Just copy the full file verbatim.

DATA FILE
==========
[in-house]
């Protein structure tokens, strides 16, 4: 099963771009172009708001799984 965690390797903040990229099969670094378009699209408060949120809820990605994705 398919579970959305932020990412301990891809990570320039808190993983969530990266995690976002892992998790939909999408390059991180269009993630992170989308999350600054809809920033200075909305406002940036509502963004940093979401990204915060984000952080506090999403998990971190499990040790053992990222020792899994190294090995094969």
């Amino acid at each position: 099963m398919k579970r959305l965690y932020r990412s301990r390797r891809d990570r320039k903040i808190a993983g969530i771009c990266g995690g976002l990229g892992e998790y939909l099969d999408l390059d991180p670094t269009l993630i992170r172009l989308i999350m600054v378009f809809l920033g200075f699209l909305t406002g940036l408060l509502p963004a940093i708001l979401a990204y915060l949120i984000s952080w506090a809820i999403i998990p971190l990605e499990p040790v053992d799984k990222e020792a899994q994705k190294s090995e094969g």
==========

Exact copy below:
[in-house]
């Protein structure tokens, strides 16, 4: 099963771009172009708001799984 965690390797903040990229099969670094378009699209408060949120809820990605994705 398919579970959305932020990412301990891809990570320039808190993983969530990266995690976002892992998790939909999408390059991180269009993630992170989308999350600054809809920033200075909305406002940036509502963004940093979401990204915060984000952080506090999403998990971190499990040790053992990222020792899994190294090995094969």
């Amino acid at each position: 099963m398919k579970r959305l965690y932020r990412s301990r390797r891809d990570r320039k903040i808190a993983g969530i771009c990266g995690g976002l990229g892992e998790y939909l099969d999408l390059d991180p670094t269009l993630i992170r172009l989308i999350m600054v378009f809809l920033g200075f699209l909305t406002g940036l408060l509502p963004a940093i708001l979401a990204y915060l949120i984000s952080w506090a809820i999403i998990p971190l990605e499990p040790v053992d799984k990222e020792a899994q994705k190294s090995e094969g």